Every year on October 31 we celebrate Halloween, also known as All Hallows Day or All Saint’s Day in the Christian calendar. Children and adults dressing up as ghosts and ghouls, howling witches, and fictional characters from horror movies and thrillers.
The tradition originates from Celtic pagan times at the end of the harvest season. Pagans believed that the summer’s end opened the door to spirits passing through to this world from the next. Decades of the supernatural phenomenon of ghouls, ghosts and other supernatural sightings have been witnessed, and blurred distinctions between the living and the dead have occurred.
Dressing up for Halloween has always been a custom tradition. On the night of Samhain (Festival of Summer’s End), deep-rooted religious Celtics dressed up in handmade costumes to trick evil spirits that were roaming living lands before all saint’s day. They also burned crops and animals on bonfires for sacrifice to the woodland gods.
Similar to Samhain, the Romans had their own festival to commemorate the spirits of the dead called ‘Feralia’, and when the Romans conquered the Celts, they combined Feralia with Samhain. Traditional and modern-day pumpkin cutting and fruit trickery were influenced by the Roman ‘Pomona’ mythology. Christianity also commemorates an All saint’s eve on this day, but on the contrary: Christians honour saints and pray for the souls to reach heaven.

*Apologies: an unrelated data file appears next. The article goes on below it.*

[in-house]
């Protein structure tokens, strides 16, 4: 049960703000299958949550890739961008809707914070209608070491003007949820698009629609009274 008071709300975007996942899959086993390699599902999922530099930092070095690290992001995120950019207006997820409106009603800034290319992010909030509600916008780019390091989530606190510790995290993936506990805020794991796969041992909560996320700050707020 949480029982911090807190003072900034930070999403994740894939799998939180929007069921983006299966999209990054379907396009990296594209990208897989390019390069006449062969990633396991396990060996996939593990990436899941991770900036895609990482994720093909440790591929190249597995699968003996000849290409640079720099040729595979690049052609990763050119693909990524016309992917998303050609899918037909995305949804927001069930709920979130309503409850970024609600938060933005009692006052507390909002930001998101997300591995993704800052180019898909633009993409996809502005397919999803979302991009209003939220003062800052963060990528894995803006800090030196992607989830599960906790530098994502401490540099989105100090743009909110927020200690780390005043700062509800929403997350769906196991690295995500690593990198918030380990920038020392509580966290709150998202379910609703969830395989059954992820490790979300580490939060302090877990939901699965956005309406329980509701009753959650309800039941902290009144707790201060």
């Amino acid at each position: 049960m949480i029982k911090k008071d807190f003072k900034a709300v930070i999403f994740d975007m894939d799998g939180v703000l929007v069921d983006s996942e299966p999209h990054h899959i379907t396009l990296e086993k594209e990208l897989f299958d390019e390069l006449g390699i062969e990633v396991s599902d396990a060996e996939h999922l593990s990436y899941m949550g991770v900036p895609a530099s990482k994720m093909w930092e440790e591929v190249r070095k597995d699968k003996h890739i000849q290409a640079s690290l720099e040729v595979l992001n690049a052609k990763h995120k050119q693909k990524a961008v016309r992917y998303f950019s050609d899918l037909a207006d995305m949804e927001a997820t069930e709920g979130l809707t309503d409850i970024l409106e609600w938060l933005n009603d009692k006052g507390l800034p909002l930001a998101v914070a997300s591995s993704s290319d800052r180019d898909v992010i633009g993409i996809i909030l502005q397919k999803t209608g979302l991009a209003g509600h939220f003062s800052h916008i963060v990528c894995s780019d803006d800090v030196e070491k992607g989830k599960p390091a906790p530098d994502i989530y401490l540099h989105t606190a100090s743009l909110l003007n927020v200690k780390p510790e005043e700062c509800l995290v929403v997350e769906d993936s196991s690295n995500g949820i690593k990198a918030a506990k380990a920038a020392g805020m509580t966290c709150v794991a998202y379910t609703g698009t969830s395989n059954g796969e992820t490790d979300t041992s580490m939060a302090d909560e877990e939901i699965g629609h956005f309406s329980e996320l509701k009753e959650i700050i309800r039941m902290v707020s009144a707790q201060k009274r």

In the nineteenth century, a flood of Irish immigrants settled in America and brought their traditions with them and this is how ‘Halloween’ as we know it today, stemmed and grew into a commercial annual celebration for many communities. Household Halloween props used for decoration and dining are considered to appease and welcome spirits, and Trick or Treating is a modern representation ‘souling’. Children knock on the door to door, asking for sweets in exchange of spirits being freed from purgatory.
Whilst many people believe in the significance of All Hallows Eve to be true, others just see it as 21st Century ‘pop culture’. Regardless if you believe or not, decades of tradition and customs teach us to respect the dead by ritual or celebrations according to one’s culture. After all, once upon a time the dead were living beings. Happy All Hallows Day!